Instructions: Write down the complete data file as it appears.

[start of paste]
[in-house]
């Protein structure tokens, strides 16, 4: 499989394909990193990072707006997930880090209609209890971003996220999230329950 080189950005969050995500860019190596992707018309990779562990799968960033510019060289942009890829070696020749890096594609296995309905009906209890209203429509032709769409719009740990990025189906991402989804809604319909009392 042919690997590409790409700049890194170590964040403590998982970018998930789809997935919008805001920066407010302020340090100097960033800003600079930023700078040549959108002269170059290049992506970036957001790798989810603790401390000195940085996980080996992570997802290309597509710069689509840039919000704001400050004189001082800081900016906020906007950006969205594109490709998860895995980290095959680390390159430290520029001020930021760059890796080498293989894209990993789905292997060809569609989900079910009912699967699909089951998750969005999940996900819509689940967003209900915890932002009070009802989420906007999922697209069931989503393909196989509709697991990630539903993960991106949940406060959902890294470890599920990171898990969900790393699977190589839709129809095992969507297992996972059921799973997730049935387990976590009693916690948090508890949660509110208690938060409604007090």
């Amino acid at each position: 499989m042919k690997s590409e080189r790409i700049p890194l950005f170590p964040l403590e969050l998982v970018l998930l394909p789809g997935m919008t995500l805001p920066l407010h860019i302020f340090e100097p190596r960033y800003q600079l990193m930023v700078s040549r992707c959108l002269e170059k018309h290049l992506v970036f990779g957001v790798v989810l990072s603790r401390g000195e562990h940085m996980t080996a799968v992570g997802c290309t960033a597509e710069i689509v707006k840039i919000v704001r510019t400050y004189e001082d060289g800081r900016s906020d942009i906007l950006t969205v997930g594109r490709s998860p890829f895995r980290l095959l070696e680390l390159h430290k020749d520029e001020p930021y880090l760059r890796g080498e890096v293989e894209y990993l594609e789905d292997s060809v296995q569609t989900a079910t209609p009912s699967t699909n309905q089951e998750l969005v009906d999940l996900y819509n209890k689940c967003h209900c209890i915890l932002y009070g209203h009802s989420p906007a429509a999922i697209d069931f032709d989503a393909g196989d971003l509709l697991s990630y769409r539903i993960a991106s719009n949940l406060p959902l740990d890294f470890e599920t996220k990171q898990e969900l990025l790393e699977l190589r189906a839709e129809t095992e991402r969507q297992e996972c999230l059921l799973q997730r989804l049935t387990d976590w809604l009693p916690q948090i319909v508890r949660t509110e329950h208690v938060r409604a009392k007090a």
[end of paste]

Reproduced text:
[in-house]
């Protein structure tokens, strides 16, 4: 499989394909990193990072707006997930880090209609209890971003996220999230329950 080189950005969050995500860019190596992707018309990779562990799968960033510019060289942009890829070696020749890096594609296995309905009906209890209203429509032709769409719009740990990025189906991402989804809604319909009392 042919690997590409790409700049890194170590964040403590998982970018998930789809997935919008805001920066407010302020340090100097960033800003600079930023700078040549959108002269170059290049992506970036957001790798989810603790401390000195940085996980080996992570997802290309597509710069689509840039919000704001400050004189001082800081900016906020906007950006969205594109490709998860895995980290095959680390390159430290520029001020930021760059890796080498293989894209990993789905292997060809569609989900079910009912699967699909089951998750969005999940996900819509689940967003209900915890932002009070009802989420906007999922697209069931989503393909196989509709697991990630539903993960991106949940406060959902890294470890599920990171898990969900790393699977190589839709129809095992969507297992996972059921799973997730049935387990976590009693916690948090508890949660509110208690938060409604007090």
């Amino acid at each position: 499989m042919k690997s590409e080189r790409i700049p890194l950005f170590p964040l403590e969050l998982v970018l998930l394909p789809g997935m919008t995500l805001p920066l407010h860019i302020f340090e100097p190596r960033y800003q600079l990193m930023v700078s040549r992707c959108l002269e170059k018309h290049l992506v970036f990779g957001v790798v989810l990072s603790r401390g000195e562990h940085m996980t080996a799968v992570g997802c290309t960033a597509e710069i689509v707006k840039i919000v704001r510019t400050y004189e001082d060289g800081r900016s906020d942009i906007l950006t969205v997930g594109r490709s998860p890829f895995r980290l095959l070696e680390l390159h430290k020749d520029e001020p930021y880090l760059r890796g080498e890096v293989e894209y990993l594609e789905d292997s060809v296995q569609t989900a079910t209609p009912s699967t699909n309905q089951e998750l969005v009906d999940l996900y819509n209890k689940c967003h209900c209890i915890l932002y009070g209203h009802s989420p906007a429509a999922i697209d069931f032709d989503a393909g196989d971003l509709l697991s990630y769409r539903i993960a991106s719009n949940l406060p959902l740990d890294f470890e599920t996220k990171q898990e969900l990025l790393e699977l190589r189906a839709e129809t095992e991402r969507q297992e996972c999230l059921l799973q997730r989804l049935t387990d976590w809604l009693p916690q948090i319909v508890r949660t509110e329950h208690v938060r409604a009392k007090a």